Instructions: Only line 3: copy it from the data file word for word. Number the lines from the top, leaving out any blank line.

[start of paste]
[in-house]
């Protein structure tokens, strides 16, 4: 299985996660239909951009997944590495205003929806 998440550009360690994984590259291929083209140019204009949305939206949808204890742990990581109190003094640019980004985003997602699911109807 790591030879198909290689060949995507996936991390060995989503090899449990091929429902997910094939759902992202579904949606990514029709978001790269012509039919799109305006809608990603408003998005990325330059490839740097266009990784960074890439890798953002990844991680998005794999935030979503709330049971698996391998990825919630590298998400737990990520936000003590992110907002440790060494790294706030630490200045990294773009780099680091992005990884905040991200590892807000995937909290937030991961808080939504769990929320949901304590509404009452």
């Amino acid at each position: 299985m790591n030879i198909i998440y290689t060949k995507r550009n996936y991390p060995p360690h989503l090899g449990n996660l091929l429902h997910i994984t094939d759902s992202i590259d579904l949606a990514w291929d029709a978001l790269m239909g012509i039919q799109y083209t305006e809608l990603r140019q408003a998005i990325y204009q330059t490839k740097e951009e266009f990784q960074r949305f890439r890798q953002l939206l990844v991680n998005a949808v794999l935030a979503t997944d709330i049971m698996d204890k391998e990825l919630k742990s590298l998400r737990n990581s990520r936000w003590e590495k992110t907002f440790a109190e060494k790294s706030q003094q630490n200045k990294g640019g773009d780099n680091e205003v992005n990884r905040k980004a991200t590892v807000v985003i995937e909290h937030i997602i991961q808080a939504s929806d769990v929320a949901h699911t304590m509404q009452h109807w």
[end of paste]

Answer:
């Amino acid at each position: 299985m790591n030879i198909i998440y290689t060949k995507r550009n996936y991390p060995p360690h989503l090899g449990n996660l091929l429902h997910i994984t094939d759902s992202i590259d579904l949606a990514w291929d029709a978001l790269m239909g012509i039919q799109y083209t305006e809608l990603r140019q408003a998005i990325y204009q330059t490839k740097e951009e266009f990784q960074r949305f890439r890798q953002l939206l990844v991680n998005a949808v794999l935030a979503t997944d709330i049971m698996d204890k391998e990825l919630k742990s590298l998400r737990n990581s990520r936000w003590e590495k992110t907002f440790a109190e060494k790294s706030q003094q630490n200045k990294g640019g773009d780099n680091e205003v992005n990884r905040k980004a991200t590892v807000v985003i995937e909290h937030i997602i991961q808080a939504s929806d769990v929320a949901h699911t304590m509404q009452h109807w």